Mails: Ramsey, Walcott, Ox, Per, Gibbs out…

Date published: Monday 14th March 2016 3:48

Aaron Ramsey Theo Walcott

Mail thoughts to theeeditor@football365.com – and read Mailbox referee Name Withheld on the f***ed R.E.S.P.E.C.T campaign in youth football. You can also read Alex Stokoe on Faustino Asprilla

 

Time for a new brush at Arsenal
Arsenal need a huge clear-out in the summer. Not only are many in the squad not of the requisite standard, but many either don’t care anymore and/or have been drained of confidence and belief from years of being so close, but not quite good enough. The squad is perennially 2-4 players short of being ‘complete’ and I think this has taken its toll on many of the squad who have been at the club for three seasons or more. They go into a new season full of doubts generated by successive failures and look at the squad knowing that there are again glaring weaknesses not addressed and face another season of close but no cigar, or not even close at all.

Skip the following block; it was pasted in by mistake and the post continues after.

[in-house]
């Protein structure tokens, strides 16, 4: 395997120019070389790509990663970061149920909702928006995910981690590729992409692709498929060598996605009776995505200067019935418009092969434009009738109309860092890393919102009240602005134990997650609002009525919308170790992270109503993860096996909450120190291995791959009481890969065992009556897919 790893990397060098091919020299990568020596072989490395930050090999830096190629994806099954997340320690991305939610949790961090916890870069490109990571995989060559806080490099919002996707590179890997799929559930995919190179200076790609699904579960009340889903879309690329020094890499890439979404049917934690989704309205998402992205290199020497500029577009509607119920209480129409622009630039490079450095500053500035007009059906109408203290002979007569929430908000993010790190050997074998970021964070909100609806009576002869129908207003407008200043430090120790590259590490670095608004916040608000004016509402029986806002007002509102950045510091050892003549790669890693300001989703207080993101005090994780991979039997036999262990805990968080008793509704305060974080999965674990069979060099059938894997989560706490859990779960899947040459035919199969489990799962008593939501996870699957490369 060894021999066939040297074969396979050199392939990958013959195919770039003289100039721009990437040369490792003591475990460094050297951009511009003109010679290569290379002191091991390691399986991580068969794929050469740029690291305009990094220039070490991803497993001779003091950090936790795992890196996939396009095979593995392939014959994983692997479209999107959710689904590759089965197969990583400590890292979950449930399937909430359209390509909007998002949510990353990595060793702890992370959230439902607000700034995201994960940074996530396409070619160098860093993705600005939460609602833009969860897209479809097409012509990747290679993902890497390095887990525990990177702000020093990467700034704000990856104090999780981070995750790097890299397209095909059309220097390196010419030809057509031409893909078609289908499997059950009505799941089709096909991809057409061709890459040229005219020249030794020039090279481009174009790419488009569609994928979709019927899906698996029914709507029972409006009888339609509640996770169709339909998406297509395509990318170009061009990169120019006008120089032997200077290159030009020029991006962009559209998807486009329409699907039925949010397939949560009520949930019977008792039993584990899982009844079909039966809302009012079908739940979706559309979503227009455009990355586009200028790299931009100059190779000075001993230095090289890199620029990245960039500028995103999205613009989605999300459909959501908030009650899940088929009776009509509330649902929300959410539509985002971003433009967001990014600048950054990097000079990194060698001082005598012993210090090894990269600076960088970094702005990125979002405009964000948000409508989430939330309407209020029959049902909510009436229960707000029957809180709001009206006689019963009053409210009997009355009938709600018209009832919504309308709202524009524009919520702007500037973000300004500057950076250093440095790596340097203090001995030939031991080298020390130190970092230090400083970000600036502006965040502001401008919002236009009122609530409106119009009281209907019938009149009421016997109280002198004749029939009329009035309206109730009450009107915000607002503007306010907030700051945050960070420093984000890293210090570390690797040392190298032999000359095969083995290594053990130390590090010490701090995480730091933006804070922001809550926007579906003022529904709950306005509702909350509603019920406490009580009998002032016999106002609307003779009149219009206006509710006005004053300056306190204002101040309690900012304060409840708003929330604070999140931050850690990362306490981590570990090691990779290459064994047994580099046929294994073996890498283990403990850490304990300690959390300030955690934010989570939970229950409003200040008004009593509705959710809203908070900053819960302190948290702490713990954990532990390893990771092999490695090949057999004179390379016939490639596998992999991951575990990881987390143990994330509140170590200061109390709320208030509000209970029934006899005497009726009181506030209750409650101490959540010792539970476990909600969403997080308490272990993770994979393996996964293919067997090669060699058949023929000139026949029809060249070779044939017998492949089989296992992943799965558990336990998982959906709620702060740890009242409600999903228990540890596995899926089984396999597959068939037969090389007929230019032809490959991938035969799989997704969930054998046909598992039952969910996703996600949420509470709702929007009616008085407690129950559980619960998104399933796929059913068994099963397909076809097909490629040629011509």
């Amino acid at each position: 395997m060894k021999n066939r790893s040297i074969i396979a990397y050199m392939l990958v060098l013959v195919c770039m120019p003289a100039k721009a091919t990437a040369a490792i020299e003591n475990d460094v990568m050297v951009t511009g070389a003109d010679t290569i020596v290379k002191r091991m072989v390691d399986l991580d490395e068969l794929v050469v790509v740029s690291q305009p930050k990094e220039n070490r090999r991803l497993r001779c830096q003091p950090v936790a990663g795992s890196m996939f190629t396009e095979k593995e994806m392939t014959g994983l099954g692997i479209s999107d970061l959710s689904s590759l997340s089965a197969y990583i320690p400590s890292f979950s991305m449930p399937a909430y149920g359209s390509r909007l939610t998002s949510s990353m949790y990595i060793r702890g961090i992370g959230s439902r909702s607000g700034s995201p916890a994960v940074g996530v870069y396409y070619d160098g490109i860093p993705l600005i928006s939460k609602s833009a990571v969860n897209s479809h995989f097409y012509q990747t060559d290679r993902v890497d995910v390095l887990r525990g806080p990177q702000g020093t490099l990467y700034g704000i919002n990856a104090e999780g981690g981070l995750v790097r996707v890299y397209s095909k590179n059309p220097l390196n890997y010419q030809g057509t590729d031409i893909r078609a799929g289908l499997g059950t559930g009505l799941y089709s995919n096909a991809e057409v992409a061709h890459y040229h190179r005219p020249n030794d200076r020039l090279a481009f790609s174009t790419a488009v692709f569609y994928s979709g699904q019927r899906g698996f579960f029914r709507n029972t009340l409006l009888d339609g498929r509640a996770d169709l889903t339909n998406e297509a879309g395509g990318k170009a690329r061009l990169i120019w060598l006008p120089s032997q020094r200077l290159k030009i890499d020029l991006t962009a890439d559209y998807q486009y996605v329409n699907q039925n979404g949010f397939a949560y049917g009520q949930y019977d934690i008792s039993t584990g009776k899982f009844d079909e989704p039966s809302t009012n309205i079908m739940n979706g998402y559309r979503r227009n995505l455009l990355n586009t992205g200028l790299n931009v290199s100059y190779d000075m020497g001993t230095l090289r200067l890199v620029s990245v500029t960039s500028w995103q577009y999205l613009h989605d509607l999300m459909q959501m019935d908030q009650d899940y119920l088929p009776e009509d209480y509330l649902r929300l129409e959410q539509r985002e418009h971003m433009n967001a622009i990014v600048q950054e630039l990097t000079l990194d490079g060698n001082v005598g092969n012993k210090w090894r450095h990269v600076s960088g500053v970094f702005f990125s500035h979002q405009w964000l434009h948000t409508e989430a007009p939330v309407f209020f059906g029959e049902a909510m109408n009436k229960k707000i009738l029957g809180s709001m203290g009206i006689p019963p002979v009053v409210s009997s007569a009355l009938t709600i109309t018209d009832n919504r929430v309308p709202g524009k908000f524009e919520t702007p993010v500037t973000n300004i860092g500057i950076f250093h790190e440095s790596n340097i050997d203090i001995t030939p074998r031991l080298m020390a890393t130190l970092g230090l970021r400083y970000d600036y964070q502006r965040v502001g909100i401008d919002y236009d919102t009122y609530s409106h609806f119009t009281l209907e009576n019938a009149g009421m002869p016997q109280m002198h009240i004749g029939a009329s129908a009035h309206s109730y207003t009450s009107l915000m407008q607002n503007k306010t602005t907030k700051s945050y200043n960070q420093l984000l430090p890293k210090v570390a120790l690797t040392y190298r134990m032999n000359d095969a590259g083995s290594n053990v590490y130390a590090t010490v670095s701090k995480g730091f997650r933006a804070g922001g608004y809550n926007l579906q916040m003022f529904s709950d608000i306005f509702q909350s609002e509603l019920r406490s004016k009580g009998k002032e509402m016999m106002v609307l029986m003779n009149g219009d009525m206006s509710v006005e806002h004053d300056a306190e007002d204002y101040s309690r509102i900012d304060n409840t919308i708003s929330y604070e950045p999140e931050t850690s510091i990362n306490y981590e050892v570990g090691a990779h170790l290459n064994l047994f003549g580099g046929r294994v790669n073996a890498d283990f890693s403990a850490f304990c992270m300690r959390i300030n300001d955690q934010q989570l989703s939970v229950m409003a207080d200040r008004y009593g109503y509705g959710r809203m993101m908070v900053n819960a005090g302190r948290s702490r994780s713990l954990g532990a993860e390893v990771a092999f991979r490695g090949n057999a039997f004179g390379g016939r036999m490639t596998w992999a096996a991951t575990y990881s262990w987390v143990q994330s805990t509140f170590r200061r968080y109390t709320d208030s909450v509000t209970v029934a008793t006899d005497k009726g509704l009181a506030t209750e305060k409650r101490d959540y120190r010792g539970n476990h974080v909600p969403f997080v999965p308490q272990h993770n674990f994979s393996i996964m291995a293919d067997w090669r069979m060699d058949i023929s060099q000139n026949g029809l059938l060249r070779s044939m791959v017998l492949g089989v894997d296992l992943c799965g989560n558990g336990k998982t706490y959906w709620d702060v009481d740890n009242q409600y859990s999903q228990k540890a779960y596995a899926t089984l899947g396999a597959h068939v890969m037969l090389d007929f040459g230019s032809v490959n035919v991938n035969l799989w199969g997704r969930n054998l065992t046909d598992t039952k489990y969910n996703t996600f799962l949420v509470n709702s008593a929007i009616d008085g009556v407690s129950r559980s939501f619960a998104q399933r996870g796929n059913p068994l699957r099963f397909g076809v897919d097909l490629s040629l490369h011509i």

If it means a few seasons dropping down the table, so be it, but I think Arsenal need to clear out the squad big time and enthuse it with quality players not tarnished and damaged by this constant failure, even if one or two of them may go on to prove themselves capable at another club. This would reinvigorate the squad and the club.

Szczesny, Gibbs, Mertesacker, Gabriel (bit harsh maybe, but just doesn’t look like adjusting to Premier League), Ramsey, Walcott, Chamberlain and probably Giroud and Ospina should all be cleared out. Arteta, Flamini, Rosicky should not be offered new contracts (should go without saying, but you never know!…)